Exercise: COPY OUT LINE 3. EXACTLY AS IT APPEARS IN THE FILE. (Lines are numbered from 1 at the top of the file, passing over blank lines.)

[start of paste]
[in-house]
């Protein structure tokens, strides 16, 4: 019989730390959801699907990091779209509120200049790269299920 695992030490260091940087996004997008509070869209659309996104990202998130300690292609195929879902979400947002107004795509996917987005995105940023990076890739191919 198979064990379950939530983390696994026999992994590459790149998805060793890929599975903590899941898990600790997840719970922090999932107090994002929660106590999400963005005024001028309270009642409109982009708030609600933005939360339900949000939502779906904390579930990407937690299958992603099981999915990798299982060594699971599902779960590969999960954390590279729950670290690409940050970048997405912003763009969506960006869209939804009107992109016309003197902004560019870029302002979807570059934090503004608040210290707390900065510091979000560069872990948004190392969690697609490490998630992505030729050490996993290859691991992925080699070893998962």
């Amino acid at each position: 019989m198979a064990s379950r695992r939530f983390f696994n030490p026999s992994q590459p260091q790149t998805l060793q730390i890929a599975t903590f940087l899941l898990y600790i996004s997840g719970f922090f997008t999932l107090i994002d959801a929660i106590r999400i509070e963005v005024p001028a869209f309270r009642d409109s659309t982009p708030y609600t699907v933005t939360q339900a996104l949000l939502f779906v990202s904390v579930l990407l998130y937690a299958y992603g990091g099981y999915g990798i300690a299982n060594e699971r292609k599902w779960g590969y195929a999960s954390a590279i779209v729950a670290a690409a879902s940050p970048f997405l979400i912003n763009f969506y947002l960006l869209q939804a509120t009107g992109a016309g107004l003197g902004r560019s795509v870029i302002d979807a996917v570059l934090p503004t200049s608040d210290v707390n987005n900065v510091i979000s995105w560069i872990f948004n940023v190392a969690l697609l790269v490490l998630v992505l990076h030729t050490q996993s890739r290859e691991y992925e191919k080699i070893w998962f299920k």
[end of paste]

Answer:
């Amino acid at each position: 019989m198979a064990s379950r695992r939530f983390f696994n030490p026999s992994q590459p260091q790149t998805l060793q730390i890929a599975t903590f940087l899941l898990y600790i996004s997840g719970f922090f997008t999932l107090i994002d959801a929660i106590r999400i509070e963005v005024p001028a869209f309270r009642d409109s659309t982009p708030y609600t699907v933005t939360q339900a996104l949000l939502f779906v990202s904390v579930l990407l998130y937690a299958y992603g990091g099981y999915g990798i300690a299982n060594e699971r292609k599902w779960g590969y195929a999960s954390a590279i779209v729950a670290a690409a879902s940050p970048f997405l979400i912003n763009f969506y947002l960006l869209q939804a509120t009107g992109a016309g107004l003197g902004r560019s795509v870029i302002d979807a996917v570059l934090p503004t200049s608040d210290v707390n987005n900065v510091i979000s995105w560069i872990f948004n940023v190392a969690l697609l790269v490490l998630v992505l990076h030729t050490q996993s890739r290859e691991y992925e191919k080699i070893w998962f299920k």